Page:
Movie Review: ‘Kong Skull Island’ (Second Opinion)


Plot:  At the end of the Vietnam War, Monarch employee Bill Randa (John Goodman) and geologist Houston Brooks (Corey Hawkins), convince the US government to fund an expedition to a remote island in the South Pacific.  There they hope to find evidence that monsters exist.  Bitter Lieutenant Colonel Preston Packard (Samuel L. Jackson) leads the military contingent of the expedition, while  infamous tracker James Conrad (Tom Hiddleston) and  photojournalist Mason Weaver (Brie Larson) also aid in the journey.  Once the group arrives on Skull Island they find themselves completely out of their element and set upon by giant spiders, underground lizards, and the King of the island; the ape known as Kong.

 

Review:  Ridiculous to the point of absurdity, Kong Skull Island is a pure popcorn movie of the best sort.  A check your brain at the door, forget about logic adventure flick that’s filled with plenty of action, CGI rendered monsters, one-liners, and an attractive cast.  Oh and also Samuel L. Jackson saying, “Bitch please!”

The second film in Warner Bros. giant monster expanded universe, director Jordan Vogt-Roberts’* (The Kings of Summer) film lacks the nuance and drama of Gareth Edwards’ Godzilla, substituting spectacle for substance.  I don’t say that necessarily as a criticism, but with these types of films you know exactly what you’re getting into.  Don’t expect any earth shattering realizations about life after walking out of Kong Skull Island.  Not that many of you were probably planning to anyway.

What Kong does improve upon from Godzilla is that the character is front and center.  As soon as our illustrious group arrives at the island, Kong shows up almost immediately and remains a visible presence throughout, unlike his giant lizard counterpart.  Kong definitely has much more personality than we’ve seen on the screen before.  He’s a protective creature that knows he’s the last of his kind.  There’s compassion there and Kong doesn’t exercise violent acts unless forced to.  All he wants to do is be left alone.

But doggone it, those pesky Americans and employees of Monarch just can’t leave well enough alone.  Once the group gets to Skull Island they do what anyone usually does upon landing on a mysterious, uncharted place: they start dropping bombs.  (Hey I never said these guys were smart.)  As you might imagine this upsets the delicate ecosystem of the island and pisses off Kong quite a bit.  Before long multiple helicopters are destroyed, the team is split up, and it’s a race to see who can get to the north end of the island by the time the rescue boat shows up.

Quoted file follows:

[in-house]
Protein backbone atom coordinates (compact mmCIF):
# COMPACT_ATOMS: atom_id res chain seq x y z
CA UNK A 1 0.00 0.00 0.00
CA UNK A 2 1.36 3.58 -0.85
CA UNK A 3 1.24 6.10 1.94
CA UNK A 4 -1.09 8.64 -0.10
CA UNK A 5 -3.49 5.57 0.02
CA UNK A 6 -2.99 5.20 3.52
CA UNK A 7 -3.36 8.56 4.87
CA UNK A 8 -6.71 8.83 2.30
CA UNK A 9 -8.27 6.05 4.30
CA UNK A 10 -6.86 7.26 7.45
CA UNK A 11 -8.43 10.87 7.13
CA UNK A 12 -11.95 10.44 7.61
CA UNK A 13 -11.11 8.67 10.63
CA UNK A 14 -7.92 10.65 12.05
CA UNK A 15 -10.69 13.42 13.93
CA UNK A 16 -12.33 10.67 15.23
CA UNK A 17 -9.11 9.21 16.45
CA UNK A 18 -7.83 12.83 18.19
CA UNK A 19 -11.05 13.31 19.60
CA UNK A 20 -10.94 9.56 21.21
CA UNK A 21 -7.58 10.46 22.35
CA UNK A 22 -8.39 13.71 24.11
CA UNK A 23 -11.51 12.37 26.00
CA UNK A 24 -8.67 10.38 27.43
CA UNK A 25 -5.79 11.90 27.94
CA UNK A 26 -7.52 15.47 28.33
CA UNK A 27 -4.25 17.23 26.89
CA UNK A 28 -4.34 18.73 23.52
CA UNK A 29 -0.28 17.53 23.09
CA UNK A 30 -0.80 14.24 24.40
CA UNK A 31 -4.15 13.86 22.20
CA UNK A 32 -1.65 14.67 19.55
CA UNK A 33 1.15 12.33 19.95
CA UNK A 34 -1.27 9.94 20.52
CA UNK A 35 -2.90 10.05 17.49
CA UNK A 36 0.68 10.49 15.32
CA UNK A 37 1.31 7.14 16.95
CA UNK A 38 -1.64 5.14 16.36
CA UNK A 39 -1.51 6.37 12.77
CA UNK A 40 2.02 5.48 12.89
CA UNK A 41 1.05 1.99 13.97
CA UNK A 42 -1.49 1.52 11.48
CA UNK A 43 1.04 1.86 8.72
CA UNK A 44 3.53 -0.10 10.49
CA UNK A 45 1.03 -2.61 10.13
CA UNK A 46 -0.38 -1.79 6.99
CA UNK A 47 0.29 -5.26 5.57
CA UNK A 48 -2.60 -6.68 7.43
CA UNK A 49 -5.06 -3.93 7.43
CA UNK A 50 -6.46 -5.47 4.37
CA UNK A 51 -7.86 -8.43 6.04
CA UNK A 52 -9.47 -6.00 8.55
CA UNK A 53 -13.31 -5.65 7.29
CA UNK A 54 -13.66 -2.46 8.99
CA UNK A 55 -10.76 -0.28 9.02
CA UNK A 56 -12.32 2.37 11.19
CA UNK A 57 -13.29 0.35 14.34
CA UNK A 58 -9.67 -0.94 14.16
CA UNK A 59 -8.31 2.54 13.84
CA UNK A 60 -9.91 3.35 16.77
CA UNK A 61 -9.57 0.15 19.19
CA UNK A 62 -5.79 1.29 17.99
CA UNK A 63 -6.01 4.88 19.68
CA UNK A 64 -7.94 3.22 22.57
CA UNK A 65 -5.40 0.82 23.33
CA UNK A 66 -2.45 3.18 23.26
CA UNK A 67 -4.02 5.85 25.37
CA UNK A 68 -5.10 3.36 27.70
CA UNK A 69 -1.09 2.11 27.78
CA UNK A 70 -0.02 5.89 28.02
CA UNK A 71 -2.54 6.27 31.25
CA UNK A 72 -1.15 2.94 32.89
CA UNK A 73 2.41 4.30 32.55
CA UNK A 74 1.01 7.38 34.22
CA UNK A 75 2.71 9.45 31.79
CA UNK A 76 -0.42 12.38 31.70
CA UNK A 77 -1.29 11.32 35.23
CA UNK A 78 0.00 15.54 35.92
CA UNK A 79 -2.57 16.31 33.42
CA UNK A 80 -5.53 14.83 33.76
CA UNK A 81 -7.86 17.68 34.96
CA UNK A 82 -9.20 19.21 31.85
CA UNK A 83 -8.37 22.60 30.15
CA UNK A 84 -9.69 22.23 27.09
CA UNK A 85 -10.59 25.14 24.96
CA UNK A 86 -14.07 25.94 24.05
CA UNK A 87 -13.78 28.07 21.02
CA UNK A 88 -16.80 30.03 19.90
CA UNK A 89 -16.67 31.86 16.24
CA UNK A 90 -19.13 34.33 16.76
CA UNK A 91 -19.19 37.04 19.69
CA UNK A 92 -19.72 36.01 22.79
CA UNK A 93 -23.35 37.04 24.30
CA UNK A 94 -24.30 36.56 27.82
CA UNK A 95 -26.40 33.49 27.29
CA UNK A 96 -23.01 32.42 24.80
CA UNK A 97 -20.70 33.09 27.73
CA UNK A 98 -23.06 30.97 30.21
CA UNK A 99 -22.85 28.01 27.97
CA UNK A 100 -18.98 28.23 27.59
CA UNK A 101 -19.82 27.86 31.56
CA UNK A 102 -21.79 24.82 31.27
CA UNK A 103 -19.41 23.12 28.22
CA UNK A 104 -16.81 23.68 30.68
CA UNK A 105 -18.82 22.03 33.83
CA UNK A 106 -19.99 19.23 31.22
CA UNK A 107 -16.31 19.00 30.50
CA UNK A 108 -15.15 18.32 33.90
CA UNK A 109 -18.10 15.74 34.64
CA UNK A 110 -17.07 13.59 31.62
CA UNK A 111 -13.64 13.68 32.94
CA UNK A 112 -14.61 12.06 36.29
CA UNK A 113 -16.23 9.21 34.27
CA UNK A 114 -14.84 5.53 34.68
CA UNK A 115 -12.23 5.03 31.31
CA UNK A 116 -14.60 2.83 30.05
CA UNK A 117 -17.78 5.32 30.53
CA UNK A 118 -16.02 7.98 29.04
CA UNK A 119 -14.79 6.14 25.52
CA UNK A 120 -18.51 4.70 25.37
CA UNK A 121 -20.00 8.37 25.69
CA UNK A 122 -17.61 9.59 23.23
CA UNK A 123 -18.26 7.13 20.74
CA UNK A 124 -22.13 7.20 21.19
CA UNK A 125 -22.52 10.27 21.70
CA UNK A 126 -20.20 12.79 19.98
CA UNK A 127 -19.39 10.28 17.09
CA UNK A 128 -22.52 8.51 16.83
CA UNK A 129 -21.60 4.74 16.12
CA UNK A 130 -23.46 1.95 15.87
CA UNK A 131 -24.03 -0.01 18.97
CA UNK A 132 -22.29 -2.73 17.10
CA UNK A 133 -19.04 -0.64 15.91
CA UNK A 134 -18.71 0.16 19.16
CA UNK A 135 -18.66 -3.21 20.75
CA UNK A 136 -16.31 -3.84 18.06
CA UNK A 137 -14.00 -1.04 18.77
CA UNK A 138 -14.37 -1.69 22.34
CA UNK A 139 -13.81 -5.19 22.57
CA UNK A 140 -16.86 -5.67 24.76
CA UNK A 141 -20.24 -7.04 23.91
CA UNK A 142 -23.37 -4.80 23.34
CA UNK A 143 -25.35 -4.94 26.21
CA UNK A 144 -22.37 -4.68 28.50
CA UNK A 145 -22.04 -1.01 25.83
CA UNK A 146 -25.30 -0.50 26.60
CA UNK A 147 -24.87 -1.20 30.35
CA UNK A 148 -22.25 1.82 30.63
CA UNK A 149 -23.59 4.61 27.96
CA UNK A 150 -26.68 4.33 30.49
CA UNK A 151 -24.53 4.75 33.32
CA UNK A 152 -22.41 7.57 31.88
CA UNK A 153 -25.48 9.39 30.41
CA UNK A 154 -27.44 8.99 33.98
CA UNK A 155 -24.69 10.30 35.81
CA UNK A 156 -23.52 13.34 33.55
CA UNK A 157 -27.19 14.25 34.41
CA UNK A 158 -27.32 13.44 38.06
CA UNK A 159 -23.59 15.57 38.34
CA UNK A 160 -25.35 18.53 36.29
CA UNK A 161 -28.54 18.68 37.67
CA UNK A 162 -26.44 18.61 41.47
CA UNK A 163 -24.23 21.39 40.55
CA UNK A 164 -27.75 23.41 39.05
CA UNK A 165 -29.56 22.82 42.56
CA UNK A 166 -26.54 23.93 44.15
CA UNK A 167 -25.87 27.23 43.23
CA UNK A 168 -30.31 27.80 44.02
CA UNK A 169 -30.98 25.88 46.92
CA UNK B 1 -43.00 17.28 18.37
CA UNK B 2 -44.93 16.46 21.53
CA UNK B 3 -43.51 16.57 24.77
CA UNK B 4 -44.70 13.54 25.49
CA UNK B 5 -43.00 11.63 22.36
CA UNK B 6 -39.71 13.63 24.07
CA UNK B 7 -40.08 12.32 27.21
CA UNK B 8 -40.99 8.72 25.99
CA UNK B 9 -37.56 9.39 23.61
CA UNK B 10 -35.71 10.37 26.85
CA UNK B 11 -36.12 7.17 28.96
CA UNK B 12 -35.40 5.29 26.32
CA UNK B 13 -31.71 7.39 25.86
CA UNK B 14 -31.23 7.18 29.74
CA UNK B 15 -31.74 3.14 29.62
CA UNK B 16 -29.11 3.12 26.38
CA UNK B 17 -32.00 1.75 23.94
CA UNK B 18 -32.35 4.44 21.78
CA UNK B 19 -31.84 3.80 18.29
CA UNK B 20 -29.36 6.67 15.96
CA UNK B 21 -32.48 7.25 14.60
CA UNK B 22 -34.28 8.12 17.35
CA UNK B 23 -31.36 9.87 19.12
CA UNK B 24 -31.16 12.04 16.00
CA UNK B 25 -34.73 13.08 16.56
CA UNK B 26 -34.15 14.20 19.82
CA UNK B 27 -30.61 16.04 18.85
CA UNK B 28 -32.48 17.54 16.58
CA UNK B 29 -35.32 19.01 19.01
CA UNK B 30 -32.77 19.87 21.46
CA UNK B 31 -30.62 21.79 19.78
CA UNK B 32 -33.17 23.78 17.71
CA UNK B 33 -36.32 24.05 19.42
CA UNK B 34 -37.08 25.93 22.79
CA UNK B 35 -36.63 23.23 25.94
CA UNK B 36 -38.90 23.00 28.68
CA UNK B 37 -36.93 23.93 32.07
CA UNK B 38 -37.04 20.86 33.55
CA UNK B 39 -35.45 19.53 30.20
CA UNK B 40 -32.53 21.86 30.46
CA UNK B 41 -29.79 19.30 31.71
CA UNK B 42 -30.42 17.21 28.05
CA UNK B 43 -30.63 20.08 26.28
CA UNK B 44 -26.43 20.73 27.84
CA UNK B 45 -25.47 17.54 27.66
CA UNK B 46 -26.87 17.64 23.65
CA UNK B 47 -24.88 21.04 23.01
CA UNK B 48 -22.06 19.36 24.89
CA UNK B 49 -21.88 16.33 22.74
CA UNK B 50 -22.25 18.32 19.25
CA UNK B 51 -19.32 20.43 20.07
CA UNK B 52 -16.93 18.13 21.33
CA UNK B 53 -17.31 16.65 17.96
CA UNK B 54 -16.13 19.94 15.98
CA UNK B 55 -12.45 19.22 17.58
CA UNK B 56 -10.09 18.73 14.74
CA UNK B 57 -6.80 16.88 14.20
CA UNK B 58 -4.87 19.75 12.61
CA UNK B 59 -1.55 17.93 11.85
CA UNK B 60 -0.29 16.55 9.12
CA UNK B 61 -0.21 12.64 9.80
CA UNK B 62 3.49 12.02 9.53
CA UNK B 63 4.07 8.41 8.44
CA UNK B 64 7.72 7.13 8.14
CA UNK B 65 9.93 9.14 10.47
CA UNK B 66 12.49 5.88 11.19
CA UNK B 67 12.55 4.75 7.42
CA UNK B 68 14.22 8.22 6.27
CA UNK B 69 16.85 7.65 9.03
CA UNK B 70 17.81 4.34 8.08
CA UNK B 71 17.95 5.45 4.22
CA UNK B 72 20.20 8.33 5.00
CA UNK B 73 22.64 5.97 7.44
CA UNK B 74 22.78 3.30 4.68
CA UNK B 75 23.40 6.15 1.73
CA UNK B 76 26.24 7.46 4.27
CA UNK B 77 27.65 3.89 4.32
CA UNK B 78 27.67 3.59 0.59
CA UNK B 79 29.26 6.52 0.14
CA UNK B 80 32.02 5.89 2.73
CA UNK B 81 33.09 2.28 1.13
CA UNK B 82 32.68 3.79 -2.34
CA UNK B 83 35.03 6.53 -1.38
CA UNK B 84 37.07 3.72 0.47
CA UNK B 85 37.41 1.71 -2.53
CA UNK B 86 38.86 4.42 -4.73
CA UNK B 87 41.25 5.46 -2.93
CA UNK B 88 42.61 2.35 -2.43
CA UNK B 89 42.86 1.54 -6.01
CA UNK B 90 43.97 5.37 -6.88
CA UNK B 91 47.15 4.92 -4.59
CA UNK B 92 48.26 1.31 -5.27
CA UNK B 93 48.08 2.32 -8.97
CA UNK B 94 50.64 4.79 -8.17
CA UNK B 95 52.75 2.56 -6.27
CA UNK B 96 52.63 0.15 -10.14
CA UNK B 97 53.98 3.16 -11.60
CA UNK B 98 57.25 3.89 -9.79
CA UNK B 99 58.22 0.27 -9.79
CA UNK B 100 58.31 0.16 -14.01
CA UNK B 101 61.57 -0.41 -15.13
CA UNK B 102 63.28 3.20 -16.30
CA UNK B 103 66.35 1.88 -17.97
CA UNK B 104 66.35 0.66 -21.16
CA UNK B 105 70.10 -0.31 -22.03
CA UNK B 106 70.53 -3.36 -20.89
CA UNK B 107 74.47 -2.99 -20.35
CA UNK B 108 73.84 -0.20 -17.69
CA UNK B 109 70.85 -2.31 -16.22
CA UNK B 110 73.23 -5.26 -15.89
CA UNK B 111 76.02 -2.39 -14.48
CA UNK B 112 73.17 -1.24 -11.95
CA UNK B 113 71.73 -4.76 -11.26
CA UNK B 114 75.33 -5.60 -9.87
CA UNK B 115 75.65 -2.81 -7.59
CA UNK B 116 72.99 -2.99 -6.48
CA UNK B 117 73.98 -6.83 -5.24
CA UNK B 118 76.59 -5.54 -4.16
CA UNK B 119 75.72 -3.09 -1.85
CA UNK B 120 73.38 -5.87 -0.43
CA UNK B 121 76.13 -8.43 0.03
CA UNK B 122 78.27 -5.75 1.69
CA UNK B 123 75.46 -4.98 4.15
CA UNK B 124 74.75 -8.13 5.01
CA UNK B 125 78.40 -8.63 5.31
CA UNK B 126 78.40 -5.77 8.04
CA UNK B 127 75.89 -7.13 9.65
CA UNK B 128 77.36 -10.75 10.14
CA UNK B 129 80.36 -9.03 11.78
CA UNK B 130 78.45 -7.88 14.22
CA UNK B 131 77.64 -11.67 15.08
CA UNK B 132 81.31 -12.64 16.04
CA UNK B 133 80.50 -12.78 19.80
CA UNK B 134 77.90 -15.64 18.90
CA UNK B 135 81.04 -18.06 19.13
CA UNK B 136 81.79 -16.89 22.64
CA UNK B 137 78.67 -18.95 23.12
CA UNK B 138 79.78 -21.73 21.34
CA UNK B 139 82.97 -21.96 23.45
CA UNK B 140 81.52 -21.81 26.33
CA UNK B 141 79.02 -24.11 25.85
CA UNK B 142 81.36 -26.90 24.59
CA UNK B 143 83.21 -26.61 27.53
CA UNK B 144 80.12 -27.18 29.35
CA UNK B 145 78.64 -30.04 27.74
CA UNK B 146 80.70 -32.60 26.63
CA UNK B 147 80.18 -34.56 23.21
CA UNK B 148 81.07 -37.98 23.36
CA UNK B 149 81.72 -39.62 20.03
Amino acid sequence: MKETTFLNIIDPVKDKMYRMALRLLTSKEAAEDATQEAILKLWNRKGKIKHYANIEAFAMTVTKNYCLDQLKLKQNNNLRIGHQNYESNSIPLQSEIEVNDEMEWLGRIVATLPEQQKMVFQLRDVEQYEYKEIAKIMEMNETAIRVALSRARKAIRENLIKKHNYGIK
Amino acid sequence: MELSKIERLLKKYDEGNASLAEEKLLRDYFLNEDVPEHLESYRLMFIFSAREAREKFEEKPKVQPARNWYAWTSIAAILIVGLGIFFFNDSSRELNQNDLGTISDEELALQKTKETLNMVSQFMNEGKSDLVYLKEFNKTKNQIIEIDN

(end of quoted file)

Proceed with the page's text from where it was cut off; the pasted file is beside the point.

If you’re looking for quality acting, this ain’t you’re movie.  Tom Hiddleston seems to be sleepwalking through his role, while John Goodman is completely miscast in the bureaucrat part who seeks monsters because of a troubled past.  Corey Hawkins gives it his all as geologist Houston Brooks.  He’s way in over his head and terrified, but as you might expect Brooks find the courage he didn’t know was inside of him at the end.  Brie Larson fares the best as the upstart photojournalist Mason.  She brings a fierceness and tenacity to her character that’s much welcome, although her character is mostly pat and one-dimensional.  Samuel L. Jackson is at his Samuel L. Jackson-iest here as Packard, shouting his way throughout the film.  This is a role he could do in his sleep.  All I kept thinking about every time he talked was this:

The lack of  character depth and overused plot is probably due to not one, not two, but THREE (Dan Gilroy, Max Borenstein, Derek Connolly) screenwriters.  For those of you who don’t know this is almost always a strong indicator of a poorly written script.  In fact the only character the trio cared to give any attention to was John C. Reilly’s Hank Marlow, a WWII lieutenant, who’s been stuck on Skull Island for almost thirty years.  Reilly brings equal parts humor and warmth to Marlow, even if the size of his beard seems to shift mysteriously in size from scene to scene.  He is one of the few people you actually root for in the film.  (A post credits scene involving Marlow while trite, manages to pull at the heart-strings.)

Despite its myriad of flaws, Kong Skull Island possesses a few redeeming qualities.  Vogt-Roberts establishes an adrenaline rush and sense of peril that these types of films strive for.  Larry Fong’s cinematography goes for an Apocalypse Now vibe that occasionally succeeds.  Henry Jackman contributes a strong if not overly memorable score.  And the visuals are extremely impressive throughout, especially Kong.  Clocking in at just under two hours, Kong Skull Island also doesn’t overstay its welcome like Peter Jackson’s bloated King Kong.

But who really cares about that stuff right?  Most people are going to watch this movie because they want to see Kong go apeshit (pun intended) on some “Skullcrawlers” and throat punch a helicopter or nine.  Kong Skull Island isn’t pretentious and doesn’t pretend to be more than what it is.  It’s a straight forward, action adventure movie, that if you’re looking to kill two hours on a Sunday afternoon will do just fine.

 

My rating System:

0-1 God Awful Blind Yourself With Acid Bad
2 Straight Garbage
3 Bad
4 Sub Par
5 Average
6 Ok
7 Good
8 Very Good
9 Great
10 A Must See

My rating:  6/10

 

*Dude check out this guy’s epic beard.  King Kong could live in this beard:

 

 

 

 

 

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